But that’s another story. 

 The more I taught this way, the more I engaged in research during my years at the University of Melbourne and the more I observed teachers and children in classrooms -  the more curious I became about the what teachers actually did and said(and didn't do and say) with the plans they had made.  I was particularly fascinated by the magic that occurred when teachers successfully empowered children as confident, effective inquirers.  The pedagogy of inquiry remains endlessly intriguing to me. I love the planning/design work we do but I know all too well that no planning is worth the effort if we don’t accompany it with a strong repertoire of practice and a real understanding of WHY we work this way. Knowing the ‘what’ matters - but it is in the why and how that the beauty lies.

 In early 2014, I wrote a blog post entitled ‘What do Inquiry Teachers do?’. It remains one of the most read posts on my site. https://www.kathmurdoch.com.au/blog/2014/02/21/how-do-inquiry-teachers-teach

I followed that post up 3 years later with a refinement of these ideas:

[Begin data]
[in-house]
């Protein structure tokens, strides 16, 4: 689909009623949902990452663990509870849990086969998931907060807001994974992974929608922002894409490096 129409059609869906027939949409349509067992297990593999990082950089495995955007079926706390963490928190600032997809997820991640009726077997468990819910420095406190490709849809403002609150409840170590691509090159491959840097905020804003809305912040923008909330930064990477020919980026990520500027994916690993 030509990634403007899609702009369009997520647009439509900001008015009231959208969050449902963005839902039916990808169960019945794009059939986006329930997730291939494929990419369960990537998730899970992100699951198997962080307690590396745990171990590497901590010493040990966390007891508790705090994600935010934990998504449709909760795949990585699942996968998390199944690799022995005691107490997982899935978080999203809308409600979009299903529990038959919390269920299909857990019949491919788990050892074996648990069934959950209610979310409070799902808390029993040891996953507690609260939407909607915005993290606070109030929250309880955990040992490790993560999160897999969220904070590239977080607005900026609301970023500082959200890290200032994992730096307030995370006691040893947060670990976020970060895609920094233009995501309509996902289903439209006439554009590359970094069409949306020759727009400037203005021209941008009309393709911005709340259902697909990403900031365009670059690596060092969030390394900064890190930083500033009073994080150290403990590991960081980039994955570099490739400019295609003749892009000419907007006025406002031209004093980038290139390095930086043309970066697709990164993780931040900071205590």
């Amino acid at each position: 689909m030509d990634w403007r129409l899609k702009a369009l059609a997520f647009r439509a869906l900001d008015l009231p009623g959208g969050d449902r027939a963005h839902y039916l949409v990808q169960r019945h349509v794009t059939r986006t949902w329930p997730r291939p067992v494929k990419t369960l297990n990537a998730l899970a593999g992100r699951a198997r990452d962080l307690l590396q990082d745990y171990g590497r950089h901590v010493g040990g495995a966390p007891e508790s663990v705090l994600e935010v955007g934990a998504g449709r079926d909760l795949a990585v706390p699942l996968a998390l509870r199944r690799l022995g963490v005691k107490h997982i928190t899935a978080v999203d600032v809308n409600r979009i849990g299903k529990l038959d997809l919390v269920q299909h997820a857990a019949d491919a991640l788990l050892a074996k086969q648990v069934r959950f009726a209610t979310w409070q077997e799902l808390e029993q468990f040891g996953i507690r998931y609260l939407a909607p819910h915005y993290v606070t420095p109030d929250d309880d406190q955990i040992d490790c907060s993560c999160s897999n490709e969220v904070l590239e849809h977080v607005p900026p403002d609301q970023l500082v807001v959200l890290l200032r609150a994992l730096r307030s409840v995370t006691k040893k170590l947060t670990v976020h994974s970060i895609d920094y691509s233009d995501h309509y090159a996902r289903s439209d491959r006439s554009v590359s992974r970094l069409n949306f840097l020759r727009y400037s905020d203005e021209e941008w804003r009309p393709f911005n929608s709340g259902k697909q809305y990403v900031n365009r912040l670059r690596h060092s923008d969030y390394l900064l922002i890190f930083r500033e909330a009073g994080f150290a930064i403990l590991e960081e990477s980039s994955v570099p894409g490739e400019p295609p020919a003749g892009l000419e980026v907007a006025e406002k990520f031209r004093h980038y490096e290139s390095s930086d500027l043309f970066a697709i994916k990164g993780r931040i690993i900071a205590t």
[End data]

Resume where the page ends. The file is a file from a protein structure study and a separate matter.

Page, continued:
Having worked intensively with the practices in many classrooms (I am so lucky I get to teach kids all over the world) I knew there was some ‘tweaking’ to do. My workshops began to focus more heavily on these ‘ways of being’ as teachers. Hundreds of teachers have helped me further refine my own thinking about what it means to truly bring an inquiry stance to the classroom – regardless of the subject matter or the age group with which we are working.  Suffice to say, these practices have been percolating for a long time!

 I find myself most often referring to this as teaching as an ‘art’.  This is by no means the first time our work has been described as such but it resonates so strongly with what I see and hear teachers doing as they nurture agency through inquiry.  My personal life is strongly connected to the creative arts - particularly music and dance. I have watched both my children thrive as learners in the context of the arts. For me - there is something essentially human about the way ideas can be expressed through art. Teaching, like dance, music, visual art is an act of creativity. There is skill, choreography and improvisation. What we do is almost magical when it is at its finest.